Victoria McCullough may have been born with a silver spoon, but she prefers a pitchfork and boots.
The only child of the late Rexford Davis, founder of the country’ s largest, privately held petroleum company, McCullough says she has no idea of her net worth as Chesapeake Petroleum’s heir and reigning board chair, nor does she care.
A weekend show jumper, she can often be found mucking her horses’ stalls, even though she has a staff of 13 to do it for her. Three times a week, McCullough commutes from one of her two farms in Wellington, Fla., to Washington D.C., where she has a home in the Georgetown Ritz Carlton.
Hers is a life of privilege, but McCullough doesn’t take it for granted. Money can make you, break you or give you some vision, she says, and for her, it’s the latter. For her, it has helped fuel a passion for saving the animals that have given her such joy, and purpose.
Long before public outrage erupted over European beef products that contained horse meat, McCullough was hard at work ensuring that horses and the human food chain could never mix. At least, not in the United States.
“I found out in late 2007 that the U.S. was slaughtering 200,000 horses a year,” McCullough said. “Horses were being sent to auction, and the people buying them were contracted by foreign-owned companies, mostly Belgian.”
A lifelong animal lover and avid horsewoman, McCullough couldn’t believe it. Possessing both the means and motivation, McCullough set out to stop the practice.
She enlisted the help of state Sen. Joe Abruzzo, D-Wellington, to first tackle the issue on a state level. Together they crisscrossed Florida, bringing awareness of equine slaughter – a growing problem in both Miami-Dade and Broward counties — into the spotlight. In 2010, the Florida Legislature unanimously passed the Horse Protection Bill, making it a felony to slaughter horses for personal or commercial use.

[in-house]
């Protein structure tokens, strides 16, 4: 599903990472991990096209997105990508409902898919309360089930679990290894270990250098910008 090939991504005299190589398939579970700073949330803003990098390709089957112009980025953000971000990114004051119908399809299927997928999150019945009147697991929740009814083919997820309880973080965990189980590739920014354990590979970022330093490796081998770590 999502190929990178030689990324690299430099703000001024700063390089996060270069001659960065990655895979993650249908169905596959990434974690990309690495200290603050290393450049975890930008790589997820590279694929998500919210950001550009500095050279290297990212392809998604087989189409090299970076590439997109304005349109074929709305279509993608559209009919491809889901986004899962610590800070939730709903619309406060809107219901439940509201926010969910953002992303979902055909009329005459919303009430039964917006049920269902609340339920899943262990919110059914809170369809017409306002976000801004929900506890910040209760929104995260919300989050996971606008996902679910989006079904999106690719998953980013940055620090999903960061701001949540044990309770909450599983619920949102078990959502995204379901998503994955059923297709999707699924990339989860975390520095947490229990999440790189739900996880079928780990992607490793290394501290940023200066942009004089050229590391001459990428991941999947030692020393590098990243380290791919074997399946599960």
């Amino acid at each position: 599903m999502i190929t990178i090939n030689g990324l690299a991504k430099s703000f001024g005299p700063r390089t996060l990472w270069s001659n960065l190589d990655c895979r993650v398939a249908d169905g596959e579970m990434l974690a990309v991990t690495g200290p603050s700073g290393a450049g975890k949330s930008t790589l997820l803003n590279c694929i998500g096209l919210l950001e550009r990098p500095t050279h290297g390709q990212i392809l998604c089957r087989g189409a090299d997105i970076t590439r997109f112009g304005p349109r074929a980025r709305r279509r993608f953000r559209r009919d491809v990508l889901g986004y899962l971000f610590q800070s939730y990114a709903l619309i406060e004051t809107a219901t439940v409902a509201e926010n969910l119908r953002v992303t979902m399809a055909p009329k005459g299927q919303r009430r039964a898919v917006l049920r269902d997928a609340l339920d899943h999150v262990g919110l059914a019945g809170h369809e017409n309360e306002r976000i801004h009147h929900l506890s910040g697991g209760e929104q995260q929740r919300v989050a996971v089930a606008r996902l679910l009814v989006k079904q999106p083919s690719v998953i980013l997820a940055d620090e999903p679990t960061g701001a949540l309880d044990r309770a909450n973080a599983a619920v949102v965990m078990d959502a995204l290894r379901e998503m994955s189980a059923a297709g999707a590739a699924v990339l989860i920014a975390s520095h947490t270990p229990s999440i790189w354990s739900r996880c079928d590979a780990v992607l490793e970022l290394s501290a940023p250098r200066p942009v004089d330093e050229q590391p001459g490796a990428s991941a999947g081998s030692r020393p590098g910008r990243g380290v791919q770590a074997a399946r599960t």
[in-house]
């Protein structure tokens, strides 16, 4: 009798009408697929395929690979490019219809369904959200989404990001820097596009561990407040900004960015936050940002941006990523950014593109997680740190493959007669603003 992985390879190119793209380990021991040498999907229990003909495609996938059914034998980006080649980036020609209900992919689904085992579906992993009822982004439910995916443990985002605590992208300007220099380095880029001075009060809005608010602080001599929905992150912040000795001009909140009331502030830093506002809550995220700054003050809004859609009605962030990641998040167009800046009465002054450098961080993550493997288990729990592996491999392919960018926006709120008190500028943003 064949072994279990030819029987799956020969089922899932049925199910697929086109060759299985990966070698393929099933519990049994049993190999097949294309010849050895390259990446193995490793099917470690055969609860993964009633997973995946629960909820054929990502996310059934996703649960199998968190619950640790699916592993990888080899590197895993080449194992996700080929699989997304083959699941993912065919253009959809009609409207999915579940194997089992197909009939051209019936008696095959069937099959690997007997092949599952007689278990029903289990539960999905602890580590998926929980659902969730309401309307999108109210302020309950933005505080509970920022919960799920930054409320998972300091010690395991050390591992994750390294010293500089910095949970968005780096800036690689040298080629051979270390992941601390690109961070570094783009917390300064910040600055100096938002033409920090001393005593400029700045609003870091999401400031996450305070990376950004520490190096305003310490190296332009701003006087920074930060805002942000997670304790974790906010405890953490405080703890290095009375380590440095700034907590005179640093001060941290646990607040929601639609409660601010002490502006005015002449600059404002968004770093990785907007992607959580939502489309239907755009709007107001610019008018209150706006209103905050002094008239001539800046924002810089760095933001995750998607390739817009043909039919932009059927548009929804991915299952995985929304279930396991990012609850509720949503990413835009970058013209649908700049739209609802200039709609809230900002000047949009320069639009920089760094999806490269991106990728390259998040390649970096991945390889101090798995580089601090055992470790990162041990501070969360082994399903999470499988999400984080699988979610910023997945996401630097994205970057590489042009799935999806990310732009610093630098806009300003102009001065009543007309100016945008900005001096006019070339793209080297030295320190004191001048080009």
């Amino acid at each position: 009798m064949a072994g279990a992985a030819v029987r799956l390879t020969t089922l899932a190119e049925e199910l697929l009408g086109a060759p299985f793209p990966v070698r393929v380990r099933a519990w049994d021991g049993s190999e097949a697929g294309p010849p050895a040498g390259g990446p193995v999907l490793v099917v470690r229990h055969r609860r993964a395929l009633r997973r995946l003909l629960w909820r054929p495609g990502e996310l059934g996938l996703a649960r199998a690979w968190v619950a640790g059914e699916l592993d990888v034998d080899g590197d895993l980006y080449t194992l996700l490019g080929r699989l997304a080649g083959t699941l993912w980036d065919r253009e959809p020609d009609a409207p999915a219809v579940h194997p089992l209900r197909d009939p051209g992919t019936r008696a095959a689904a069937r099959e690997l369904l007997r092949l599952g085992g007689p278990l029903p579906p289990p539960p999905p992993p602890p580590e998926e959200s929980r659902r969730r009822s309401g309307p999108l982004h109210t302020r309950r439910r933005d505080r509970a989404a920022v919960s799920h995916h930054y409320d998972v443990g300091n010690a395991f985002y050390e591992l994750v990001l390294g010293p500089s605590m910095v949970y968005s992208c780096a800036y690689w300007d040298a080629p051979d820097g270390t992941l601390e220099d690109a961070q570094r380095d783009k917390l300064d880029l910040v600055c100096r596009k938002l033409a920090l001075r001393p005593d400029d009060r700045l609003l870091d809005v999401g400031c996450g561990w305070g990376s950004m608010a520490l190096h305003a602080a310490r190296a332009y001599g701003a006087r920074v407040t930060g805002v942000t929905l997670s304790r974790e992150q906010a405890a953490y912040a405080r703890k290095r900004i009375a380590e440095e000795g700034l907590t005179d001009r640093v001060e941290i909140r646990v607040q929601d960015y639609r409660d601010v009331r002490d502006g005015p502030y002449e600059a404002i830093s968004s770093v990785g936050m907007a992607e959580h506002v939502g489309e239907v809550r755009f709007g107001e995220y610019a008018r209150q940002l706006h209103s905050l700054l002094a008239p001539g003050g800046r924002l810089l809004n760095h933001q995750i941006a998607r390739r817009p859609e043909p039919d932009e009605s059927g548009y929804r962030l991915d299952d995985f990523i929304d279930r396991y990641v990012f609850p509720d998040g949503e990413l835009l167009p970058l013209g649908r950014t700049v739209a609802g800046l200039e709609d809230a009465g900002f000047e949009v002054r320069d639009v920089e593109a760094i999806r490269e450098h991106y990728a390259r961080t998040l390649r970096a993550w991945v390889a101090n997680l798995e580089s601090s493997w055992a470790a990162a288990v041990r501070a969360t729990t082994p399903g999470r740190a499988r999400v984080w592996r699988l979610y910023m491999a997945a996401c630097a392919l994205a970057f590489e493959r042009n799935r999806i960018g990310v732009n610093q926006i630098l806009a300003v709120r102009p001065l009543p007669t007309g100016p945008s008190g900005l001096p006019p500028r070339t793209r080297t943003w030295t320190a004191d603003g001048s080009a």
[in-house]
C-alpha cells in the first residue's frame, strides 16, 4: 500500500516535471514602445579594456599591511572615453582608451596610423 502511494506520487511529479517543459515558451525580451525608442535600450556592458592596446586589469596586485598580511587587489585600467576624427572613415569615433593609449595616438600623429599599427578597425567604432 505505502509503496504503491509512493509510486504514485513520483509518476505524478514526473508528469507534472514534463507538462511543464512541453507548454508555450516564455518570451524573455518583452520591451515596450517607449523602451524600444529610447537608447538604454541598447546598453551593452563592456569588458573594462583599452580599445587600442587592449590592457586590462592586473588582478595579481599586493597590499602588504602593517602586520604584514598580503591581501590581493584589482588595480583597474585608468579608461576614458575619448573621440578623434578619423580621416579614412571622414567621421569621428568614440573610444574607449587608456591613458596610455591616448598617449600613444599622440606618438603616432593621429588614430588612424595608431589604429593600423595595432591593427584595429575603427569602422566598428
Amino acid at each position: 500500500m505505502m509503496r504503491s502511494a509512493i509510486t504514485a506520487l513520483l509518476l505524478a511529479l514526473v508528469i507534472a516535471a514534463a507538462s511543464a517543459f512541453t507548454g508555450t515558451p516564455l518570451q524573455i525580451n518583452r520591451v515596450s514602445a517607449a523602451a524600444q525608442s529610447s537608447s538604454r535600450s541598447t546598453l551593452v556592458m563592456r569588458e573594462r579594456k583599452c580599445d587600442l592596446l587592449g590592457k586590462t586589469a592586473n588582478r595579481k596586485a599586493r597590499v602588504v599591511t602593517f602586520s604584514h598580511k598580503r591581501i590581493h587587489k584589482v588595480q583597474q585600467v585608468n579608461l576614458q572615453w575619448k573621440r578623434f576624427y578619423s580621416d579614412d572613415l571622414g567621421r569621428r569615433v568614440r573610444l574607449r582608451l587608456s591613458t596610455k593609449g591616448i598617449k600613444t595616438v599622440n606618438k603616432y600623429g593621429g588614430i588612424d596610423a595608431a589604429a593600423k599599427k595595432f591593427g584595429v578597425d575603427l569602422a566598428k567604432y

McCullough’s name and reputation influenced the bill’s breezy passage, according to Abruzzo.
A bloody slaughter
When horses are purchased at auction by buyers intending to kill them, they are hauled away in double-decker tractor trailers, where they are beaten and often blinded with baseball bats to mollify them. After crossing the border into Mexico, the animals are stabbed on either side – an act said to tenderize the meat – and immobilized. Workers then saw the horses’ legs off at the knee and hang them so they bleed out. All while the animals are still alive.
Once slaughtered, the horse meat is sent to Europe and other countries, where it is considered a delicacy. Horses in the United States are not raised as a food source, and federal regulations ban specific substances from being administered to animals that are destined for the dinner table — everything from cattle to sheep.
While McCullough recognized she could not control what other cultures deem acceptable to eat, she felt she could have an impact on whether those animals were safe for human consumption — and horses from the Unites States are not. Most, if not all, have been give the anti-inflammatory painkiller phenylbutazone, known as bute, which causes cancer in humans.
“If you ban Chinese milk in the U.S., why would you export this product?” McCullough asked.